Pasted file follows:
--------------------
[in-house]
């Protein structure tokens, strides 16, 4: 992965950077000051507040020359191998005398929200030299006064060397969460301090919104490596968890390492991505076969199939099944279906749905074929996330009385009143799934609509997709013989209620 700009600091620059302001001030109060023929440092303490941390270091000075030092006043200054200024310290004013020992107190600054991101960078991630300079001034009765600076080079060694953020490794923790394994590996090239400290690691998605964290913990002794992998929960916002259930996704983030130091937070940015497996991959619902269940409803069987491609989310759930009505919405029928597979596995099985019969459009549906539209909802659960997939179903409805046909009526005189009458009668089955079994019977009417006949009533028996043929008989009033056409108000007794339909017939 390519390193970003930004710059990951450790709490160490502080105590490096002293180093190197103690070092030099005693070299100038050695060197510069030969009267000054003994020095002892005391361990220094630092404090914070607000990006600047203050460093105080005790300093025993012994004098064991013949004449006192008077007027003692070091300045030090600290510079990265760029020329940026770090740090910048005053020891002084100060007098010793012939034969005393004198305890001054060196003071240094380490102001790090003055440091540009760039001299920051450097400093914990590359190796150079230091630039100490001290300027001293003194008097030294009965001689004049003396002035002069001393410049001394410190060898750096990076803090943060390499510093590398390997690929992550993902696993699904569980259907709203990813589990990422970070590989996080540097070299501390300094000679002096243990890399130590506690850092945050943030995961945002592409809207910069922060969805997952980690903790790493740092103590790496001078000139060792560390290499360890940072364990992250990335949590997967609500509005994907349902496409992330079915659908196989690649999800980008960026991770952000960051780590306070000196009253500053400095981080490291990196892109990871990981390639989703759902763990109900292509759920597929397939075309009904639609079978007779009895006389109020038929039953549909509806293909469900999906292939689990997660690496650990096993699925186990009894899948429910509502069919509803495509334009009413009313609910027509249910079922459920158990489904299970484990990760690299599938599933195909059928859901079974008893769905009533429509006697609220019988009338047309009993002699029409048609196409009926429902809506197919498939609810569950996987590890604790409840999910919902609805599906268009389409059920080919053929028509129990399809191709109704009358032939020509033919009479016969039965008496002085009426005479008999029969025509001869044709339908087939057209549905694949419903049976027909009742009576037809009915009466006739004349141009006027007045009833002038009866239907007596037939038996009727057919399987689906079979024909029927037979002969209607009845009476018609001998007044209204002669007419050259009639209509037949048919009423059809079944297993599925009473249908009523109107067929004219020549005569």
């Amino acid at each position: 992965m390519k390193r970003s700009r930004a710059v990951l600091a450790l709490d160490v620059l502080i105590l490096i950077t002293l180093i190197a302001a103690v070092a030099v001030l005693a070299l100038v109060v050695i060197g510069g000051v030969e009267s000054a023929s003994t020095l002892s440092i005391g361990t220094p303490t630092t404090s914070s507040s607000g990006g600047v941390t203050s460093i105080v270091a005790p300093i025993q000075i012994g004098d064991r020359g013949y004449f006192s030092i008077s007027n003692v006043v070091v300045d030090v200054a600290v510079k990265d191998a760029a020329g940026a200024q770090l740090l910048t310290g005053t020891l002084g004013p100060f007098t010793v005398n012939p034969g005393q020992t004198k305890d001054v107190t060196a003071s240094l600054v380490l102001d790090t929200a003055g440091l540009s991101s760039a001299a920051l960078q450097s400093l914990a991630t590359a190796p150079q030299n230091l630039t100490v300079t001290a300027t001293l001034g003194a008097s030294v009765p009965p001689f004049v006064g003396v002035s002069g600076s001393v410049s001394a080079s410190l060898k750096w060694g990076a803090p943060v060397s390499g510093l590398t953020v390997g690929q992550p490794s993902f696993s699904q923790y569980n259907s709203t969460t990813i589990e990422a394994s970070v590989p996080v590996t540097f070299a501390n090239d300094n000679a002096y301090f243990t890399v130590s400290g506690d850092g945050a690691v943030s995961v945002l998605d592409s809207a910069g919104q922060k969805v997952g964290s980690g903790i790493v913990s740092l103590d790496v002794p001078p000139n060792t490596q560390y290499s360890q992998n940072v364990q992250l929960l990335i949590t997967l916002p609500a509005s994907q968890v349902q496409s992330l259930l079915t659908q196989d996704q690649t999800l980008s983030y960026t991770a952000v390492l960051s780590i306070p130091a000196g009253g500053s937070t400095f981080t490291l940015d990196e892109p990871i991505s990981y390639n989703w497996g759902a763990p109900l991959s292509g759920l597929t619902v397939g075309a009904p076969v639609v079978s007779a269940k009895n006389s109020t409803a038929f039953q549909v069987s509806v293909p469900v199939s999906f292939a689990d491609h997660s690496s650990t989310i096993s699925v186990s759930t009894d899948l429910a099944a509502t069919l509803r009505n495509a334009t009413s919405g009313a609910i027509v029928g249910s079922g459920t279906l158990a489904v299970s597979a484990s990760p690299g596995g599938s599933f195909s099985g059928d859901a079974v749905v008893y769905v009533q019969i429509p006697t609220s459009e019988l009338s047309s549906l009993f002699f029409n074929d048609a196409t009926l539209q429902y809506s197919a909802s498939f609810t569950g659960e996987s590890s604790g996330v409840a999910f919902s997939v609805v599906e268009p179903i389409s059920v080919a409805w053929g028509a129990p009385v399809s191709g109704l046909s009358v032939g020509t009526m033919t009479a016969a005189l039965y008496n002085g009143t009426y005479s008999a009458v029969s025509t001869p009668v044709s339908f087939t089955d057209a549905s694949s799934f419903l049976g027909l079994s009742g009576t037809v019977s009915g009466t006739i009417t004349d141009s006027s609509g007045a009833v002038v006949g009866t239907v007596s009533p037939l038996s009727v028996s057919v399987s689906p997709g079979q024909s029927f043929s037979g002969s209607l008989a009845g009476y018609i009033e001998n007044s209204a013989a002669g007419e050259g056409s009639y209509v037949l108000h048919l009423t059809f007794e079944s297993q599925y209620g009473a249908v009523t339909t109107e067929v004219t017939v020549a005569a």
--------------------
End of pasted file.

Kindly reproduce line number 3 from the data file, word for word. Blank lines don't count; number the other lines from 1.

């Amino acid at each position: 992965m390519k390193r970003s700009r930004a710059v990951l600091a450790l709490d160490v620059l502080i105590l490096i950077t002293l180093i190197a302001a103690v070092a030099v001030l005693a070299l100038v109060v050695i060197g510069g000051v030969e009267s000054a023929s003994t020095l002892s440092i005391g361990t220094p303490t630092t404090s914070s507040s607000g990006g600047v941390t203050s460093i105080v270091a005790p300093i025993q000075i012994g004098d064991r020359g013949y004449f006192s030092i008077s007027n003692v006043v070091v300045d030090v200054a600290v510079k990265d191998a760029a020329g940026a200024q770090l740090l910048t310290g005053t020891l002084g004013p100060f007098t010793v005398n012939p034969g005393q020992t004198k305890d001054v107190t060196a003071s240094l600054v380490l102001d790090t929200a003055g440091l540009s991101s760039a001299a920051l960078q450097s400093l914990a991630t590359a190796p150079q030299n230091l630039t100490v300079t001290a300027t001293l001034g003194a008097s030294v009765p009965p001689f004049v006064g003396v002035s002069g600076s001393v410049s001394a080079s410190l060898k750096w060694g990076a803090p943060v060397s390499g510093l590398t953020v390997g690929q992550p490794s993902f696993s699904q923790y569980n259907s709203t969460t990813i589990e990422a394994s970070v590989p996080v590996t540097f070299a501390n090239d300094n000679a002096y301090f243990t890399v130590s400290g506690d850092g945050a690691v943030s995961v945002l998605d592409s809207a910069g919104q922060k969805v997952g964290s980690g903790i790493v913990s740092l103590d790496v002794p001078p000139n060792t490596q560390y290499s360890q992998n940072v364990q992250l929960l990335i949590t997967l916002p609500a509005s994907q968890v349902q496409s992330l259930l079915t659908q196989d996704q690649t999800l980008s983030y960026t991770a952000v390492l960051s780590i306070p130091a000196g009253g500053s937070t400095f981080t490291l940015d990196e892109p990871i991505s990981y390639n989703w497996g759902a763990p109900l991959s292509g759920l597929t619902v397939g075309a009904p076969v639609v079978s007779a269940k009895n006389s109020t409803a038929f039953q549909v069987s509806v293909p469900v199939s999906f292939a689990d491609h997660s690496s650990t989310i096993s699925v186990s759930t009894d899948l429910a099944a509502t069919l509803r009505n495509a334009t009413s919405g009313a609910i027509v029928g249910s079922g459920t279906l158990a489904v299970s597979a484990s990760p690299g596995g599938s599933f195909s099985g059928d859901a079974v749905v008893y769905v009533q019969i429509p006697t609220s459009e019988l009338s047309s549906l009993f002699f029409n074929d048609a196409t009926l539209q429902y809506s197919a909802s498939f609810t569950g659960e996987s590890s604790g996330v409840a999910f919902s997939v609805v599906e268009p179903i389409s059920v080919a409805w053929g028509a129990p009385v399809s191709g109704l046909s009358v032939g020509t009526m033919t009479a016969a005189l039965y008496n002085g009143t009426y005479s008999a009458v029969s025509t001869p009668v044709s339908f087939t089955d057209a549905s694949s799934f419903l049976g027909l079994s009742g009576t037809v019977s009915g009466t006739i009417t004349d141009s006027s609509g007045a009833v002038v006949g009866t239907v007596s009533p037939l038996s009727v028996s057919v399987s689906p997709g079979q024909s029927f043929s037979g002969s209607l008989a009845g009476y018609i009033e001998n007044s209204a013989a002669g007419e050259g056409s009639y209509v037949l108000h048919l009423t059809f007794e079944s297993q599925y209620g009473a249908v009523t339909t109107e067929v004219t017939v020549a005569a």